Natural Selection of Asphalt Mix Stiffness Predictive Models with Genetic Programming

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2010-01-01
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Gopalakrishnan, Kasthurirangan
Kim, Sunghwan
Khaitan, Siddhartha
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Ceylan, Halil
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Siddhartha, Khaitan
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Civil, Construction and Environmental Engineering

The Department of Civil, Construction, and Environmental Engineering seeks to apply knowledge of the laws, forces, and materials of nature to the construction, planning, design, and maintenance of public and private facilities. The Civil Engineering option focuses on transportation systems, bridges, roads, water systems and dams, pollution control, etc. The Construction Engineering option focuses on construction project engineering, design, management, etc.

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The Department of Civil Engineering was founded in 1889. In 1987 it changed its name to the Department of Civil and Construction Engineering. In 2003 it changed its name to the Department of Civil, Construction and Environmental Engineering.

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1889-present

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  • Department of Civil Engineering (1889-1987)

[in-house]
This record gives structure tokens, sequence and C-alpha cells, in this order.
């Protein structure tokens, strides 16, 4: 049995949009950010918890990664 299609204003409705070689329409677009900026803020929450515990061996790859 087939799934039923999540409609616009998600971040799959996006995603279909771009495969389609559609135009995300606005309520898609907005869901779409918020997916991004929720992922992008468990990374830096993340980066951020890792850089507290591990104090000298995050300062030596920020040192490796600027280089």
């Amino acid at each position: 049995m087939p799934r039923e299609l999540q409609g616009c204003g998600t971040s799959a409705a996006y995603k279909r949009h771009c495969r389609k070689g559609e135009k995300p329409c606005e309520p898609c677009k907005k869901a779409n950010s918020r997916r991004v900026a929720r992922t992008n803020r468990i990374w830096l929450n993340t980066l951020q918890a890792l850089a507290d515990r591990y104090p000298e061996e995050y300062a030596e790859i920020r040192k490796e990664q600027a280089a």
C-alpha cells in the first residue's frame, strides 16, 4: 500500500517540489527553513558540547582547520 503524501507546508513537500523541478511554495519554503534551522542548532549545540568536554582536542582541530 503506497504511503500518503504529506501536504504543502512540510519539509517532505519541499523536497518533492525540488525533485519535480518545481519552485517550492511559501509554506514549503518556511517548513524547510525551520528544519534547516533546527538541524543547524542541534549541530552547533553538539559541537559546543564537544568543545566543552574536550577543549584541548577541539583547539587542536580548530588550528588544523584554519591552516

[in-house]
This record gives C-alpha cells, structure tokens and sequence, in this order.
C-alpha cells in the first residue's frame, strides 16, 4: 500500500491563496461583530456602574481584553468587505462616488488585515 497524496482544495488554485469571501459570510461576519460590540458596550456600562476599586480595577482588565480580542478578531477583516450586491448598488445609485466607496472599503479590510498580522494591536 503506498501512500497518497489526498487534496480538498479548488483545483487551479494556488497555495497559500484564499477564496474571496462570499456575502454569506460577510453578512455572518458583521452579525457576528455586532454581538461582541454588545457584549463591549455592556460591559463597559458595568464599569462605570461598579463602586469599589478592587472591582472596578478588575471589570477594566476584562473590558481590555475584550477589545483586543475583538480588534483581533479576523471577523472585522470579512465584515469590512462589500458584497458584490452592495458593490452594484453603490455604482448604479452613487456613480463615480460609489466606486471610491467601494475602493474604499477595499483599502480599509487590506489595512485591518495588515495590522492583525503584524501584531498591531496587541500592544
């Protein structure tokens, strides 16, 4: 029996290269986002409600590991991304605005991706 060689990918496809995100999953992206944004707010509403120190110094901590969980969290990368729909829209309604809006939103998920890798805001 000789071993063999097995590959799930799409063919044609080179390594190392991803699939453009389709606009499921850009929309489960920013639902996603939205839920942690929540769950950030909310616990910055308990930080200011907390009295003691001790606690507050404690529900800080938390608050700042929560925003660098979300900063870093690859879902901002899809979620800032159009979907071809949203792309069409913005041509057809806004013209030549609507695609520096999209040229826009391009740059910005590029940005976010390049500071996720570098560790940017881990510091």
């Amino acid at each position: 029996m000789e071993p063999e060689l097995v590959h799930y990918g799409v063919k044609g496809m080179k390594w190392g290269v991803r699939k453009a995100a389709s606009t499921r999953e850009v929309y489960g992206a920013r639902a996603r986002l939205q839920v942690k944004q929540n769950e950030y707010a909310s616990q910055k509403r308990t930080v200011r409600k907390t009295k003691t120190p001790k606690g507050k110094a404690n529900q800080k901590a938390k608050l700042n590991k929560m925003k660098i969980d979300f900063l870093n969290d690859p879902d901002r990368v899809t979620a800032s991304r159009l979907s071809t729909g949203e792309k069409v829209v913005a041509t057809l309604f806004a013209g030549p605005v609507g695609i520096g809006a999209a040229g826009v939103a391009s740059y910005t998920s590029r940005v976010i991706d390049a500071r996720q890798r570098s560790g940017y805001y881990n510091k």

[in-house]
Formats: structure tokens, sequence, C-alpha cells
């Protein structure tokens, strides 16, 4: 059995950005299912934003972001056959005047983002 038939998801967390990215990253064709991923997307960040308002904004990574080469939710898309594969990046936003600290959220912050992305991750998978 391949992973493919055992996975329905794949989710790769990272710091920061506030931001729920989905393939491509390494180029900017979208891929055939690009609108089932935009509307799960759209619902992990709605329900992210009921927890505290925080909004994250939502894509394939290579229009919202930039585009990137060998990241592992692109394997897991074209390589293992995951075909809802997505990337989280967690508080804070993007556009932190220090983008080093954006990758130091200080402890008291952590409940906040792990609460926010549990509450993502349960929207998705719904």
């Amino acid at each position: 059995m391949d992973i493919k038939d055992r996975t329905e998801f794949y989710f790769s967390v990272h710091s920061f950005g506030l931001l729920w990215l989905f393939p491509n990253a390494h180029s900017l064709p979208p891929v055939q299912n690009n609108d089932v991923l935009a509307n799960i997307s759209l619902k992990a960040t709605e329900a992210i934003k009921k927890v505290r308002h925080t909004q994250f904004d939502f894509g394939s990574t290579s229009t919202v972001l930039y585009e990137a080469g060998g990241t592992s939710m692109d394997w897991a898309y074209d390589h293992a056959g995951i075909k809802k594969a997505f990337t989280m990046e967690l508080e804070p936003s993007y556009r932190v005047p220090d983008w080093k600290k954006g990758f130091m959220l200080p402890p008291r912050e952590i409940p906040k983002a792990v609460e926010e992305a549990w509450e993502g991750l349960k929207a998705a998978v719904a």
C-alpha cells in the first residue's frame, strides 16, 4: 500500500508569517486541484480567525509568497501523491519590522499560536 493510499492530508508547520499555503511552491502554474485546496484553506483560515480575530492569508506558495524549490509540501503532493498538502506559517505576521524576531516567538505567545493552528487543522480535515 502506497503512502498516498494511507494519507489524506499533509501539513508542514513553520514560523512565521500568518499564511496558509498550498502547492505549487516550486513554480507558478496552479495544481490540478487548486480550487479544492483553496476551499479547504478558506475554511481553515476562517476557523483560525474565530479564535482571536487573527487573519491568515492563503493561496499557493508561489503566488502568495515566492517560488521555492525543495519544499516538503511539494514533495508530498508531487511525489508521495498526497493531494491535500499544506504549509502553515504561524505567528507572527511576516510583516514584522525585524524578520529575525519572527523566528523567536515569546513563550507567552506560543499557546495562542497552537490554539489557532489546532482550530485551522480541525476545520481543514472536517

• Department of Civil and Construction Engineering (1987-2003)
  • Department of Civil, Construction and Environmental Engineering (2003–present)

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Genetic Programming (GP) is a systematic, domain-independent evolutionary computation technique that stochastically evolves populations of computer programs to perform a user-defined task. Similar to Genetic Algorithms (GA) which evolves a population of individuals to better ones, GP iteratively transforms a population of computer programs into a new generation of programs by applying biologically inspired operations such as crossover, mutation, etc. In this paper, a population of Hot-Mix Asphalt (HMA) dynamic modulus stiffness prediction models is genetically evolved to better ones by applying the principles of genetic programming. The HMA dynamic modulus (|E*|), one of the stiffness measures, is the primary HMA material property input in the new Mechanistic Empirical Pavement Design Guide (MEPDG) developed under National Cooperative Highway Research Program (NCHRP) 1-37A (2004) for the American State Highway and Transportation Officials (AASHTO). It is shown that the evolved HMA model through GP is reasonably compact and contains both linear terms and low-order non-linear transformations of input variables for simplification.

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This is a manuscript of an article in ANNIE 2010, artificial Neural Networks in Engineering, St. Louis, Missouri, November 1-3, 2010. Posted with permission.

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Fri Jan 01 00:00:00 UTC 2010